Hyman G. Rickover

The U.S. Navy christened one of its newest Virginia-class attack submarines, the future USS Hyman G. Rickover (SSN-795), during a 9 a.m. EDT ceremony Saturday, July 31, 2021, at General Dynamics/Electric Boat, in Groton, Connecticut.

USS Hyman G. Rickover (SSN-795)
Navy has christened submarine USS Hyman G. Rickover (SSN-795)

The principal speaker was Admiral James Caldwell, director, Naval Nuclear Propulsion Program, Department of the Navy/Department of Energy. Mr. James Geurts, performing the duties of Under Secretary of the U.S. Navy, also delivered remarks. In a time-honored Navy tradition, the submarine’s sponsor, Mrs. Darleen Greenert, christened the ship by breaking a bottle of sparkling wine across the bow.

«The future USS Hyman G. Rickover (SSN-795) will play an important role in defending our nation during this time of strategic competition», said Caldwell. «It stands as proof of what teamwork – from civilian to contractor to military – can accomplish. I am confident USS Hyman G. Rickover (SSN-795) and its crew will proudly serve our country’s interest for decades to come, ensuring America remains strong».

The future USS Hyman G. Rickover (SSN-795) is the second nuclear-powered fast attack submarine in recognition of Admiral Rickover. The first USS Hyman G. Rickover (SSN-709) was commissioned at Submarine Base, New London, in Groton, on July 21, 1984. SSN-709 and its crew deployed 12 times until its decommissioning in December 2007. Over the years, its decorations included the Atlantic Fleet Golden Anchor Award, Submarine Squadron Eight’s anti-submarine warfare white «A» and engineering red «E» awards and the prestigious Sixth Fleet «Hook ‘Em» award for anti-submarine warfare excellence.

Rickover, known as the «Father of the Nuclear Navy», served in the U.S. Navy for 63 years on active duty. His views touched matters of design, propulsion, education, personnel and professional standards. His team of engineers designed and constructed the first nuclear-powered submarine, USS Nautilus (SSN-571). This accomplishment led to the world’s preeminent fleet of nuclear-powered submarines and aircraft carriers.

Virginia-class submarines are built to operate in the world’s littoral and deep waters while conducting anti-submarine warfare; anti-surface ship warfare; strike warfare; special operations forces support; intelligence, surveillance, and reconnaissance; irregular warfare; and mine warfare missions. Their inherent stealth, endurance, mobility, and firepower directly enable them to support five of the six maritime strategy core capabilities – sea control, power projection, forward presence, maritime security and deterrence. They are replacing Los Angeles-class submarines as they retire.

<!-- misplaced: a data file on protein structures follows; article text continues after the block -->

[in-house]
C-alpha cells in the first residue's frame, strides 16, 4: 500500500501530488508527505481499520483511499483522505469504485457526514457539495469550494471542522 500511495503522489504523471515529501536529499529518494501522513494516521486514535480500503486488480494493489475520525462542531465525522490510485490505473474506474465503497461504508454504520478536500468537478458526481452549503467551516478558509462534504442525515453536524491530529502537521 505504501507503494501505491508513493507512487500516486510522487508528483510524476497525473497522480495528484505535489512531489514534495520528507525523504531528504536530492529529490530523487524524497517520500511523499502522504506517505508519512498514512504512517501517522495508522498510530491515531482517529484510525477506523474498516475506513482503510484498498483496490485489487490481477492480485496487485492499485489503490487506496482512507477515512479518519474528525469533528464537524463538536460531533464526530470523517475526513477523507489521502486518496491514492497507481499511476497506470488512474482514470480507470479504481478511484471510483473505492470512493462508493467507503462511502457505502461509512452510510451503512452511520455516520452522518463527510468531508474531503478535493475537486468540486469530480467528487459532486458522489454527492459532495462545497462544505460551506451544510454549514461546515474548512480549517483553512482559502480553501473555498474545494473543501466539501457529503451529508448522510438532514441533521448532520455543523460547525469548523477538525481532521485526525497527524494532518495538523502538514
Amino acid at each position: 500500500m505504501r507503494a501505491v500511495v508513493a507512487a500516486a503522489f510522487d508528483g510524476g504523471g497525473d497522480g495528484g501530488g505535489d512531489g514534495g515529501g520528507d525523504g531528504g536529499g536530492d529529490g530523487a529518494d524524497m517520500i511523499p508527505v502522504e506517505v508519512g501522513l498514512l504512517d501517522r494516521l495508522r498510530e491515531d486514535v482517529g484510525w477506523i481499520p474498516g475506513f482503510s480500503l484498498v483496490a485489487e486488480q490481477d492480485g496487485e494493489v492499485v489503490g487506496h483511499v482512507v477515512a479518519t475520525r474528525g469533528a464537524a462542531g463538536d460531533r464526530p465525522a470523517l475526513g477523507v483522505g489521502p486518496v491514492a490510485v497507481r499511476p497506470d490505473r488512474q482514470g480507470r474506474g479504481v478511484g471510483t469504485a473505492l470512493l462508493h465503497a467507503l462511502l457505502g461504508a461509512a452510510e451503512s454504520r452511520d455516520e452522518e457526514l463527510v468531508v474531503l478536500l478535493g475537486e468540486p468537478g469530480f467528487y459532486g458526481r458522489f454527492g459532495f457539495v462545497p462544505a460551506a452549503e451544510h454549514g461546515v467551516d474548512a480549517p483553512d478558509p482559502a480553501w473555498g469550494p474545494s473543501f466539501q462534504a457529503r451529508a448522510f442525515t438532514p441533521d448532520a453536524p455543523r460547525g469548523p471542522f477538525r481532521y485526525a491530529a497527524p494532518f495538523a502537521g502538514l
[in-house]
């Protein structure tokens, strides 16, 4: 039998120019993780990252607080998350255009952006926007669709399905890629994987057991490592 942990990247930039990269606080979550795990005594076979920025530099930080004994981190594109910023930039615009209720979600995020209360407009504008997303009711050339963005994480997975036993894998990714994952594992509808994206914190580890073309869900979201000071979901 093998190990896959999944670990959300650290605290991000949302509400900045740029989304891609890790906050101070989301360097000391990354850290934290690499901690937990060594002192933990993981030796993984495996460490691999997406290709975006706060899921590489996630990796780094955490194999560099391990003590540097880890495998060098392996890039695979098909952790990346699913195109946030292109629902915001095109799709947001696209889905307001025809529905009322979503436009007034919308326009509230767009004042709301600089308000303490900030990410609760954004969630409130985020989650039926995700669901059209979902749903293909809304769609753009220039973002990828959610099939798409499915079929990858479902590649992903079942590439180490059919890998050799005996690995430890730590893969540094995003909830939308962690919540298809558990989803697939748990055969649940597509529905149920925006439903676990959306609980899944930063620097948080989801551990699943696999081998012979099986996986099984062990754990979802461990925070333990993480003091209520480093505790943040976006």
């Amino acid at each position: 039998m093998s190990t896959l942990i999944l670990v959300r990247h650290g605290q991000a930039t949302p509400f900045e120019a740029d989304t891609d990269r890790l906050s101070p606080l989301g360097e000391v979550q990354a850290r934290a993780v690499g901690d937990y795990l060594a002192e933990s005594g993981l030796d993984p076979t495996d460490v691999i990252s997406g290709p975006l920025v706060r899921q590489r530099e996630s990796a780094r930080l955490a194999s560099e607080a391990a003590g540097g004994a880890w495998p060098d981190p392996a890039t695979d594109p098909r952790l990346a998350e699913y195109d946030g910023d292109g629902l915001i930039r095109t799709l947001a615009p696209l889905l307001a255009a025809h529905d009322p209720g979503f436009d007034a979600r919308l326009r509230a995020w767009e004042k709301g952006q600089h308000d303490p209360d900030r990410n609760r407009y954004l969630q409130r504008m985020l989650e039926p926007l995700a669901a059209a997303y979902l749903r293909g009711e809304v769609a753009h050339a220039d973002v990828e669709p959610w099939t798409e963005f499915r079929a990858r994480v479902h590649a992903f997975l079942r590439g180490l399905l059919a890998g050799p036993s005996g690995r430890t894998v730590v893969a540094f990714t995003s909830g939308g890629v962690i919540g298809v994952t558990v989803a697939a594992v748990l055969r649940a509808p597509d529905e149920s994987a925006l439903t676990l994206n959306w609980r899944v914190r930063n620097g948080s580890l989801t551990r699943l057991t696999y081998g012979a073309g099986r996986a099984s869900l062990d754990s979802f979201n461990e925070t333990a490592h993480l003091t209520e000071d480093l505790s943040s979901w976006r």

General Characteristics

Builder General Dynamics Electric Boat Division and Huntington Ingalls Industries Inc. – Newport News Shipbuilding
Date Deployed October 3, 2004
Propulsion One GE PWR S9G* nuclear reactor, two turbines, one shaft; 40,000 hp/30 MW
Length 377 feet/114.8 m
Beam 33 feet/10.0584 m
Hull Diameter 34 feet/10.3632 m
Displacement Approximately 7,800 tons/7,925 metric tons submerged
Speed 25+ knots/28+ mph/46.3+ km/h
Diving Depth 800+ feet/244+ m
Crew 132: 15 officers; 117 enlisted
Armament: Tomahawk missiles Two 87-in/2.2 m Virginia Payload Tubes (VPTs), each capable of launching 6 Tomahawk cruise missiles
Armament: MK-48 ADCAP (Advanced Capability) Mod 7 heavyweight torpedoes 4 torpedo tubes
Weapons MK-60 CAPTOR (Encapsulated Torpedo) mines, advanced mobile mines and UUVs (Unmanned Underwater Vehicles)

* – Knolls Atomic Power Laboratories

 

Nuclear Submarine Lineup

 

Block IV

Ship Yard Christening Commissioned Homeport
SSN-792 Vermont EB 10-20-18 04-18-20 Groton, Connecticut
SSN-793 Oregon EB 10-05-19
SSN-794 Montana NNS 09-12-20
SSN-795 Hyman G. Rickover EB 07-31-21
SSN-796 New Jersey NNS Under Construction
SSN-797 Iowa EB Under Construction
SSN-798 Massachusetts NNS Under Construction
SSN-799 Idaho EB Under Construction
SSN-800 Arkansas NNS Under Construction
SSN-801 Utah EB Under Construction

 

Leave a Reply